A very late thank you to Daniel of the Oddity Writer who went out of his way to write about this lil’ ol’ blog. Again, he’s been extremely kind in sharing the word, even though I have been (embarrassingly) missing-in-action. It’s good to be back. What I like is that Daniel can appreciate the diversity of writing styles.
I don’t think he realizes this, but that is a huge step in acceptance and peace. Recognizing the differences between yourself and another being and celebrating them is what makes us unique. A point of difference is all it takes to either make peace or start a fight. And for those who have experienced pain in forms that most people don’t have to worry about, you have my respect.
There are some things that still haven’t changed. I still don’t have a smartphone. I’m no hipster, but I just don’t really see the point in one right now (I’m a sucker for screenlogging). However, I have a weakness for stationery and I just bought myself my first fountain pen. It may seem outdated in the day and age of computers, tablets and smartphones but there’s just something extremely personal about handwriting. I’m glad that I have at least one friend that shares my point-of-view and she will send me things through snail mail just because she knows that I enjoy reading her squiggles and loops. It’s also reassuring to know that other people make mistakes when they write too.
Perhaps this is going off into a tangent, but in the name of privacy it isn’t illegal to read another person’s email. It is however, illegal to open another person’s mail. The messages that pass through the Internet are like postcards or Post-It notes. And depending on where you put these Post-It notes, someone with malicious intent may come and ridicule your writing. Likewise with postcards, depends if the messengers are snoopy enough to read your scribble.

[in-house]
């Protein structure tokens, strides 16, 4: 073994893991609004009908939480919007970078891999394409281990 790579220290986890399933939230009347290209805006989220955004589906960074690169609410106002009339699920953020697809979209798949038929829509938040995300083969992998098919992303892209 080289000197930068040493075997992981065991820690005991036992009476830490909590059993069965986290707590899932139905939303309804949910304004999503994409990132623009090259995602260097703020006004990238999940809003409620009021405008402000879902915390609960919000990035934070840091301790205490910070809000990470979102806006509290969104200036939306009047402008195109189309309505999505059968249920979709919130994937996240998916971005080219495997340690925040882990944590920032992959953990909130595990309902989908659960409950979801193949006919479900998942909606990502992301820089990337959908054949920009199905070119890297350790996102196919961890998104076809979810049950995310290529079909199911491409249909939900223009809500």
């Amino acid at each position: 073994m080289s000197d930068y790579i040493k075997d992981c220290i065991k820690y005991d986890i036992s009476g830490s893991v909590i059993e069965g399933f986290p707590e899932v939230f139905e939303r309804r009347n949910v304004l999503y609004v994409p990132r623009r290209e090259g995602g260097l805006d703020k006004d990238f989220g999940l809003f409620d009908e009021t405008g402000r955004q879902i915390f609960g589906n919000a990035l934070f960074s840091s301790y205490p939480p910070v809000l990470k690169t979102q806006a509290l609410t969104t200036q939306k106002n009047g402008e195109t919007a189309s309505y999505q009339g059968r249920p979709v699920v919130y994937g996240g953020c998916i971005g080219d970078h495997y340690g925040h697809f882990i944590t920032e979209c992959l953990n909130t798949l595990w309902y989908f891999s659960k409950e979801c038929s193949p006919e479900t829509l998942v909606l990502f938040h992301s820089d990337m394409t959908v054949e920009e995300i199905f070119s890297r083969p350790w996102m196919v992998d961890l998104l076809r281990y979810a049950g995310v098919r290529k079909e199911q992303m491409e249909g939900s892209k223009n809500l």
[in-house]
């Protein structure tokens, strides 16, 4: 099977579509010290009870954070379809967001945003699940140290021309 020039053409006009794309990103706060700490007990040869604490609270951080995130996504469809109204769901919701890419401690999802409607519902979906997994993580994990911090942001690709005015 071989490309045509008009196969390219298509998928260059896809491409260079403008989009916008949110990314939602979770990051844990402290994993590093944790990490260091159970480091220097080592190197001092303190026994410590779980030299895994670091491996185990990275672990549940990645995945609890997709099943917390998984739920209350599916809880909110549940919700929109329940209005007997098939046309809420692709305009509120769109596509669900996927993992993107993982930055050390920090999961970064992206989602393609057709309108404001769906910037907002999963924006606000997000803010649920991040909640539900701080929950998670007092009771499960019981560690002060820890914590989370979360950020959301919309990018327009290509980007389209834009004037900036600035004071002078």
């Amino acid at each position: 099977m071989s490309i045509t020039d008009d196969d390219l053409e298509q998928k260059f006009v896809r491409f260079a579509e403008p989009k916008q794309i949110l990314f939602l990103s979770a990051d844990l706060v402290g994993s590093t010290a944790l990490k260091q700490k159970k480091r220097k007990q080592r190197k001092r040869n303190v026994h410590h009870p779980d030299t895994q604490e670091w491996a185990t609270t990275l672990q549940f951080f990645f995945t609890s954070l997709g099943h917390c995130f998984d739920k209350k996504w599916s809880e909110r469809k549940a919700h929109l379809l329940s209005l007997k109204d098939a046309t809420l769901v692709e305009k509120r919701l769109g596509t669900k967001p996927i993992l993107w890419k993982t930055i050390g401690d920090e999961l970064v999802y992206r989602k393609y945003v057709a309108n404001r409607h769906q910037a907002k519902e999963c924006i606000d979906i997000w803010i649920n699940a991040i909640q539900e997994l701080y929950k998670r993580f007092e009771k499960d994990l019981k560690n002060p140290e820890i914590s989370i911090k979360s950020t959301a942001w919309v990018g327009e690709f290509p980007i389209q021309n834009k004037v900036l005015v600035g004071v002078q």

I remember being surprised on one of our high school open nights where they used current students to boost the image of the school and do some shameless self-promotion. On a screen with blue knitted fabric, in my English classroom there were student pieces of literature pinned on. One of pieces was particularly striking to the eye. We leaned in closer and my friend commented on how beautiful the handwriting looked. We figured that because it was so aesthetically pleasing it must belong to a female.
“James,” I said, as I eyed the bottom right corner of the page. “Wow, it’s a boy.”
His letters were evenly spaced, adorned with beautiful loops and legible. I was used to seeing uneven, sloping letters from boys my age and this completely blew me away.
I had always been praised for my handwriting during my childhood until my late teenage years. And after all these years, I think I may just be able to take James on. Maybe after a few weeks practice, though. Have to at least finish writing the lyrics out to Lionel Richie’s, Hello. I mean, hello!